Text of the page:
I am writing Pigeon letters

It’s been a while since I wrote a let­ter that wasn’t an attempt to get out of a park­ing fine. It’s been even longer since I wrote cor­re­spon­dence by hand that wasn’t a post­card. And for the remain­der of 2010 I’ll be writ­ing and receiv­ing let­ters that have noth­ing to do with 15-minute park­ing zones nor exotic travel spots.

I say this as I’m very excited to be involved in the Pigeon Let­ters project this year. Pigeon Let­ters is a pro­gram that matches up authors (and illus­tra­tors) with pri­mary school stu­dents, get­ting each author-student combo to write let­ters back and forth and col­lab­o­rate to write a short story. Pretty cool, huh!

Some of the authors involved in the project last year include Tony Wil­son, Sally Rip­pin and Michael Wag­ner. And some of the kids involved last year include Leif, Jas­mine and Alex (all from North Mel­bourne Pri­mary School).

This year I’ve been matched up with a grade five stu­dent called Toni from Footscray City Pri­mary School. I received Toni’s first let­ter last week (pic­tured above) and I can already tell that Toni and I are going to write a mad story together.

In her let­ter she told me ‘I am inter­ested in writ­ing an action-packed story with you if that is OK with you’. It sure is Toni! I love action-packed sto­ries almost as much as I like authors who know exactly what they want to write. Con­vic­tion FTW!

Here’s me with Toni’s letter.

I have spent this week­end writ­ing a let­ter back to Toni. I would tell you what I have writ­ten back to her, but let­ters are pri­vate, don’t you know? I’ve already said too much by quot­ing from Toni’s let­ter and show­ing you what it looks like. But the good news is that at the end of the project, all author-student sto­ries will be pub­lished as a spe­cial Pigeons book. Here’s what last year’s Pigeons book looked like. Pretty pigeons!

Jenna and Lach­lann (the excel­lent peeps behind Pigeons) have almost dou­bled the num­ber of cre­ative types involved in the project since last year and this time around have 20 authors/illustrators work­ing with 20 lucky Footscray City stu­dents. Toni and I are just one of 20 col­lab­o­ra­tive teams. Col­lab­o­ra­tion FTW!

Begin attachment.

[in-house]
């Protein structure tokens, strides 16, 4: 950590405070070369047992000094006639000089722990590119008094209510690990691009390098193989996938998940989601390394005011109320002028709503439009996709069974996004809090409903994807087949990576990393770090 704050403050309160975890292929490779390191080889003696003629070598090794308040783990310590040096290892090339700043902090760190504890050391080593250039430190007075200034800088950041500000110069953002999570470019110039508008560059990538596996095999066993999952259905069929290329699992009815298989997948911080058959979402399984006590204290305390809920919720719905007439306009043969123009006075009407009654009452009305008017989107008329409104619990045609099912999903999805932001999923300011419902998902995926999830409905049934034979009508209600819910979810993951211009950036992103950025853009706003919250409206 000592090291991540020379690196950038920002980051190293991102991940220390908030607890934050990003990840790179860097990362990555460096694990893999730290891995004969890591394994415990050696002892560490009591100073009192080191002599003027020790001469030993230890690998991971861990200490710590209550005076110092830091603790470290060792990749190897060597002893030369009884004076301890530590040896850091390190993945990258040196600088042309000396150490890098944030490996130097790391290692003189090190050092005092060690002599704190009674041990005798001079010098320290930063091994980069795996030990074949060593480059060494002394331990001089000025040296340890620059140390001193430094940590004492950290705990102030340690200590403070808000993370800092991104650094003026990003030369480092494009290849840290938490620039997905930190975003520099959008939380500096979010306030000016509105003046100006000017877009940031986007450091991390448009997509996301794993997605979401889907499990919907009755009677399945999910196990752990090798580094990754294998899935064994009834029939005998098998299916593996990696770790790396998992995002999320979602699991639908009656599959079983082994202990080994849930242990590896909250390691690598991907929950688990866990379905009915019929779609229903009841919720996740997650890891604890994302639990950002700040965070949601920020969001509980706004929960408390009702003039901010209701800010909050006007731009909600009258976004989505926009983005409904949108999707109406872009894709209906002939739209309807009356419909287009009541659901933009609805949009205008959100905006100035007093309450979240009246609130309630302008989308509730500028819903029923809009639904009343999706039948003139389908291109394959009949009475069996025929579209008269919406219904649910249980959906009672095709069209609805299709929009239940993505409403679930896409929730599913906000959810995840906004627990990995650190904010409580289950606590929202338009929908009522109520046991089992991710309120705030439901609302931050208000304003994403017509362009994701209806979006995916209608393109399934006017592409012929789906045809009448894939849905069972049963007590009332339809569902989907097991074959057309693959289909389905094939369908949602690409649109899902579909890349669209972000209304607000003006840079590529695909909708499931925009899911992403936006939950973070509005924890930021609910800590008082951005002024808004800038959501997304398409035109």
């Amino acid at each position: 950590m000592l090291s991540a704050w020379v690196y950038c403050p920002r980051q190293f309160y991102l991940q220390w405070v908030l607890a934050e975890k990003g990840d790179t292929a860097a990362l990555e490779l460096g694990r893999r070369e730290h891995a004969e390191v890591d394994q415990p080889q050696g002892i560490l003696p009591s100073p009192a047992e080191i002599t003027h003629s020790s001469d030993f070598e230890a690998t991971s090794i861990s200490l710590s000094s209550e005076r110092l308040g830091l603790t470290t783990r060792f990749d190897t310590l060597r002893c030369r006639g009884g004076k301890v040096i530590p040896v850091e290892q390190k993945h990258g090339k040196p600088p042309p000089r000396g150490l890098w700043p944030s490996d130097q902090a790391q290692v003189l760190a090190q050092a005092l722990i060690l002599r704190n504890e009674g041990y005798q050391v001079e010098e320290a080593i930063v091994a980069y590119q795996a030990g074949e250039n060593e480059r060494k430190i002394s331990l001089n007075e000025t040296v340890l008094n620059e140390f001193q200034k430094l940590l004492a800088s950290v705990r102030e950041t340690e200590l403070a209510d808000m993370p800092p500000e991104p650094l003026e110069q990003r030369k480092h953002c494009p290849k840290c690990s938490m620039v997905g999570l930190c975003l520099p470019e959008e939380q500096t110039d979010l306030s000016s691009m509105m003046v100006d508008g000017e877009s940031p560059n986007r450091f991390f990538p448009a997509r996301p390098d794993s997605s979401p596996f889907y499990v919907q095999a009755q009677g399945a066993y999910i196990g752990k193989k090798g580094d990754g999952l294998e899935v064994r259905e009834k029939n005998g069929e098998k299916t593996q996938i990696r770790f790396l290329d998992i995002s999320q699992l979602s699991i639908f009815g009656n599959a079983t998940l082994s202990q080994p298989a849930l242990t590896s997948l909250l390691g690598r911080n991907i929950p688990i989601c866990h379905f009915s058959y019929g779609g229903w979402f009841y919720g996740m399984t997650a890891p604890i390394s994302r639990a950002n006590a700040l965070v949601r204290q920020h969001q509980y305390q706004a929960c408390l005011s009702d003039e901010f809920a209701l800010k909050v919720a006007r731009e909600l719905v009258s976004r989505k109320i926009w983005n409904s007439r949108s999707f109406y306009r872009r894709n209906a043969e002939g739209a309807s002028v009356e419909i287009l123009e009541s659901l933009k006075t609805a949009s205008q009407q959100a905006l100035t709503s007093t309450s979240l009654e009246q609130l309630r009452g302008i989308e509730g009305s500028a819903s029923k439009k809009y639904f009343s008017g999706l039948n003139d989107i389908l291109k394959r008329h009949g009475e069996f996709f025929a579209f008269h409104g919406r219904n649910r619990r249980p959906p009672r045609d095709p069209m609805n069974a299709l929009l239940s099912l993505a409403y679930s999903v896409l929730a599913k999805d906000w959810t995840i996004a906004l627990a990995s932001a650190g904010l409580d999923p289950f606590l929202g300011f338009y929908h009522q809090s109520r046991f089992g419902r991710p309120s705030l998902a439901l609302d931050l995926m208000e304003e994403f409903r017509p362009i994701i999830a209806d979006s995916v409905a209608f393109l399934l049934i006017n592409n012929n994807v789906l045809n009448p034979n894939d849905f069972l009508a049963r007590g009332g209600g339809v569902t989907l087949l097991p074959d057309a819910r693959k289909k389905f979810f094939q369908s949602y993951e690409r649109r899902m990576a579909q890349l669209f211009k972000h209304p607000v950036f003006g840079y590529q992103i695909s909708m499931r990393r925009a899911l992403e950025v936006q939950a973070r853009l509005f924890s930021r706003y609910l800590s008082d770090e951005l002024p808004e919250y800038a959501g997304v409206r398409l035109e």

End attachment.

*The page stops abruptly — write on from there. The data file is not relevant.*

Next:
For more info visit the Pigeons web­site and while you’re there check out what my pen pal Toni had to say about The Great­est Blog­ger in the World.

Uncool Words

Some words are inher­ently cool. Like gor­gonzola. But some words are not so lucky. Be it through time or an unfor­tu­nate cir­cum­stance there are some words that exist today that are quite sim­ply uncool. Here, by my reck­on­ing, are a few of them. Feel free to dis­agree with me or add your own uncool words below.


The block­buster is not what it used to be. And even if it is, it cer­tainly isn’t itself any­more. What I mean to say, is that with Block­buster (the one time mam­moth video chain) head­ing for bank­ruptcy in the United States, the word block­buster has become syn­ony­mous with finan­cial ruin, Amer­i­can crap­pi­ness and things that your Dad remem­bers fondly. Put sim­ply, block­buster = old and uncool.

As such movies, books, TV shows, movies, comics and movies have slowed the use of the word block­buster as a buzz word to cre­ate hype and embed ridicu­lously high expec­ta­tions in audiences.

As a result when peo­ple describe a movie as being a block­buster these days, it’s prob­a­bly just your Dad talk­ing. About Star Wars.


I was using gmail chat the other day when I needed to reply to my sis­ter with some vari­ety of an affir­ma­tive inter­jec­tion. I went for kewl since I’m aware of using cool on IM too much. My lovely sis­ter was quick to dress me down for my choice. Appar­ently kewl became grossly unkewl around the time Kool Mints stopped being sold in tins.

Any­way, I apol­o­gised to my sis­ter and typed lots of paren­the­ses and semi-colons to her and she was happy.


Sud­denly is as uncool now as it was twenty years ago. It indi­cates that some­thing of inter­est is upon us, with­out being inter­est­ing at all. This is why my fourth grade teacher banned me from using it in my story writ­ing. It may have been the pas­sage “Sud­denly they kids stood up. Sud­denly they were amazed to see a bear com­ing their way. Sud­denly there was the bear. Sud­denly they were scared of being eaten by the bear. Sud­denly they slowly crept away” that pushed her over the edge.

Like they say in writ­ing school, ‘Show don’t tell’. Which is long­hand for ‘Never use suddenly’.


Because Kevin Rudd says it.


This one is kind of unfair because this time next year 2010 will be the uncool word. But for now it’s the word 2009 that is asso­ci­ated with things of yes­ter­year and thus the things of uncool.